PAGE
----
Leadership in Troubled Times

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Unless you have been on holiday on another planet you are acutely aware of the current financial ‘readjustment’ that has created turmoil for many individuals and businesses. If you hold any form of leadership position then the question on the forefront of your mind should be “How do I lead in such troubled times?”

To paraphrase the Russian novelist/philosopher Count Leo Tolstoy, “In untroubled times the leader believes that it is his efforts alone that guide and move the ship, but as soon as a storm arises and the sea begins to heave such a delusion is no longer possible. The ship moves independently with its own enormous motion and the leader, instead of appearing a ruler and a source of power, becomes an insignificant, useless, feeble man.”

Such a prediction from the early 1900’s seems remarkably prophetic when we look at the recent lack of leadership from the senior management of Lehman Brothers, and yet this 158-year old company had withstood many previous storms including the Great Depression and two World Wars. It is therefore possible to survive and even prosper during turbulent and troubled times but it requires the right kind of leadership.

First and foremost the leader in troubled times manages his or her mindset and emotions, they do not run around like Chicken Little saying, “the sky is falling” because fear creates panic and panic leads to poor decision making. The effective leader takes a firm grasp of reality and focuses on the opportunities that the current climate creates.

For the time-challenged leader I have articulated some further dos and don’ts that have been proven to be effective during financially tough times.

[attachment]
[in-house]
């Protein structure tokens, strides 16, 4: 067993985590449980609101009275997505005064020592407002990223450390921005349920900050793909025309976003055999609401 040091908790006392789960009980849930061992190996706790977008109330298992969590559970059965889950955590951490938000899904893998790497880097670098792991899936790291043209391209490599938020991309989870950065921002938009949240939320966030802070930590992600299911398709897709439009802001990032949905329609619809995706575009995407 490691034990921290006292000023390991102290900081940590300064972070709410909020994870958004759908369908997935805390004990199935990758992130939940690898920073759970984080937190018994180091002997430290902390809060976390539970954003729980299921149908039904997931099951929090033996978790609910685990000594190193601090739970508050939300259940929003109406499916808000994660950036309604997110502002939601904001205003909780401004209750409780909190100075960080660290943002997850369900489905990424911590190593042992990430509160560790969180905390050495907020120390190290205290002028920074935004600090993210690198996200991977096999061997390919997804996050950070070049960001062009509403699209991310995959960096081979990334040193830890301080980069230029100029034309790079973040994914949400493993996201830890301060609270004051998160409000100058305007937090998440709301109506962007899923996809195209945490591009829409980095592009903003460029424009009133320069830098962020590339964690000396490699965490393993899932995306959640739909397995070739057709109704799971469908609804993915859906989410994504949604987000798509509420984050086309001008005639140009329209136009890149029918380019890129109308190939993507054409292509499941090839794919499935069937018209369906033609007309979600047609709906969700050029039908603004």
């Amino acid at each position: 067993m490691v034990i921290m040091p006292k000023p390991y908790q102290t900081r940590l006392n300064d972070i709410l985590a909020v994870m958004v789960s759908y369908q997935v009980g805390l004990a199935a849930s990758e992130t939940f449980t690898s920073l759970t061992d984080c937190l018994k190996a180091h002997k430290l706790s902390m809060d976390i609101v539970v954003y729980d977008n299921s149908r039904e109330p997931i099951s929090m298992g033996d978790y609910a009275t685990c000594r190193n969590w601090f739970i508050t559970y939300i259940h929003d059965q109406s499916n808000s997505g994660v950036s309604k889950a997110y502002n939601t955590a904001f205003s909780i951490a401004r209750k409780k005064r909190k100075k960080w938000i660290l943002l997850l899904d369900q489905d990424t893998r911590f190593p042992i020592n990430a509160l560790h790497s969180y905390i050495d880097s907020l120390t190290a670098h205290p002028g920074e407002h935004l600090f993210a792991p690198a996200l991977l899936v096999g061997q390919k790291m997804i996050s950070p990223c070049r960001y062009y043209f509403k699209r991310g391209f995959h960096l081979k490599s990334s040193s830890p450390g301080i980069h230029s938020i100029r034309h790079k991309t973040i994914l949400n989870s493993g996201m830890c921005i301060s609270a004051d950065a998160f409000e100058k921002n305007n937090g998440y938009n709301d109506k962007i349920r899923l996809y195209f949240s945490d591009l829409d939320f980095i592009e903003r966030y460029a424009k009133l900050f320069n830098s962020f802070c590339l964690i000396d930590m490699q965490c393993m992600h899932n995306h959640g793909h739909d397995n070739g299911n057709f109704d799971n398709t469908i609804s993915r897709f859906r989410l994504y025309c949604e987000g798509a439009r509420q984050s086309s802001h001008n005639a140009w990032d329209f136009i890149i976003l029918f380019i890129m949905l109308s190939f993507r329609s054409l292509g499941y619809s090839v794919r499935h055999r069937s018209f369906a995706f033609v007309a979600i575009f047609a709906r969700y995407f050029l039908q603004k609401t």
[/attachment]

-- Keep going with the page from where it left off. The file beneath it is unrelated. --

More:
1. Do communicate, communicate and communicate to your people. Communicate both the problems and the opportunities and invite your people to contribute solutions. Let them know that adversity breads innovation and invention at that no idea is stupid just not all ideas can be implemented.
  2. Don’t allow gossip and fear mongering. Let people know that if they talk the problem up it will only get worse.
  3. Do focus on the priorities where a clear lead can be attained. Reduce costs and limit spending to essential areas.
  4. Don’t make short-term cutbacks that will have long-term consequences. Cutting anything that will damage the quality of your product or service must be avoided. For example cutting training and development may make the P&L look better for Q4 but the results in terms of quality of service, decision making and staff engagement will begin to show at the end of Q1 2009.
  5. Do keep an eye on your top talent. It is in troubled times that you really need depth on your leadership bench. Finding the time to coach and mentor your top talent will prevent them being poached by other organisations leaving you too thin on the ground to leverage on the opportunities that are sure to follow the crisis
  6. Don’t work harder instead of smarter or you will burn yourself out. It is important to take time to step back and review the situation and strategise how to work more effectively.
  7. Do remember your vision and keep faith that it can be achieved.

There is a perennial discussion about whether leaders are born or made, but everyone agrees that it is often through adversity that true leadership is revealed, is this your time to shine?

Andrew Bryant

Andrew Bryant is a Certified Speaking Professional (CSP) and a Professional Certified Coach (PCC). Originally trained as a physiotherapist, Andrew became curious about what makes the difference in performance whilst working with athletes. This led him to study positive psychology, hypnosis, NLP, organisational behaviour and leadership, NeuroSemantics, Meta-Coaching, and even traditional Chinese medicine. Andrew uses these skills to model the good and bad of leadership behaviour and now have an ability to ‘see’ the systems in an organisational culture and find leverage points for development.

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